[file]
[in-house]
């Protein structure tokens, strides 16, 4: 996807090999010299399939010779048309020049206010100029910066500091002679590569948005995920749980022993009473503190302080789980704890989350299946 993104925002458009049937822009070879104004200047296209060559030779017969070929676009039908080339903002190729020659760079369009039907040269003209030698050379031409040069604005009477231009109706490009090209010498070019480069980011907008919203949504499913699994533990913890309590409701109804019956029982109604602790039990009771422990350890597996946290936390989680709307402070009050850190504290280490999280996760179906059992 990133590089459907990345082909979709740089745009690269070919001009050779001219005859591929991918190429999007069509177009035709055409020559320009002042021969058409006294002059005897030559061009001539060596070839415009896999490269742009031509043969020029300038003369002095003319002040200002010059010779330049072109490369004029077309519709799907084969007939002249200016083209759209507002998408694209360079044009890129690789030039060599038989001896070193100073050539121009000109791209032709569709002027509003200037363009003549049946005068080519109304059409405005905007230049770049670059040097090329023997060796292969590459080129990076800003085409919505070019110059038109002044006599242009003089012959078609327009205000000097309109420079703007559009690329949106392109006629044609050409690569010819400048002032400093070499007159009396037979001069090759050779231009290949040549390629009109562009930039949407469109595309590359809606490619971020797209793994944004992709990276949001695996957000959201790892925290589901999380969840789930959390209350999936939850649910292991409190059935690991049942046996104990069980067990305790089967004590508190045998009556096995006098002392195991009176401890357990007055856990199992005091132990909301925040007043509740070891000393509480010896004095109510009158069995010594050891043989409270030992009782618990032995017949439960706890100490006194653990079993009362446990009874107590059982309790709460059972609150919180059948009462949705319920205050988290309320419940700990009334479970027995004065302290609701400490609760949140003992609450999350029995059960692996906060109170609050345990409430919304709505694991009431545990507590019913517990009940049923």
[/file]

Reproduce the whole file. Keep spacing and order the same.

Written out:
[in-house]
């Protein structure tokens, strides 16, 4: 996807090999010299399939010779048309020049206010100029910066500091002679590569948005995920749980022993009473503190302080789980704890989350299946 993104925002458009049937822009070879104004200047296209060559030779017969070929676009039908080339903002190729020659760079369009039907040269003209030698050379031409040069604005009477231009109706490009090209010498070019480069980011907008919203949504499913699994533990913890309590409701109804019956029982109604602790039990009771422990350890597996946290936390989680709307402070009050850190504290280490999280996760179906059992 990133590089459907990345082909979709740089745009690269070919001009050779001219005859591929991918190429999007069509177009035709055409020559320009002042021969058409006294002059005897030559061009001539060596070839415009896999490269742009031509043969020029300038003369002095003319002040200002010059010779330049072109490369004029077309519709799907084969007939002249200016083209759209507002998408694209360079044009890129690789030039060599038989001896070193100073050539121009000109791209032709569709002027509003200037363009003549049946005068080519109304059409405005905007230049770049670059040097090329023997060796292969590459080129990076800003085409919505070019110059038109002044006599242009003089012959078609327009205000000097309109420079703007559009690329949106392109006629044609050409690569010819400048002032400093070499007159009396037979001069090759050779231009290949040549390629009109562009930039949407469109595309590359809606490619971020797209793994944004992709990276949001695996957000959201790892925290589901999380969840789930959390209350999936939850649910292991409190059935690991049942046996104990069980067990305790089967004590508190045998009556096995006098002392195991009176401890357990007055856990199992005091132990909301925040007043509740070891000393509480010896004095109510009158069995010594050891043989409270030992009782618990032995017949439960706890100490006194653990079993009362446990009874107590059982309790709460059972609150919180059948009462949705319920205050988290309320419940700990009334479970027995004065302290609701400490609760949140003992609450999350029995059960692996906060109170609050345990409430919304709505694991009431545990507590019913517990009940049923």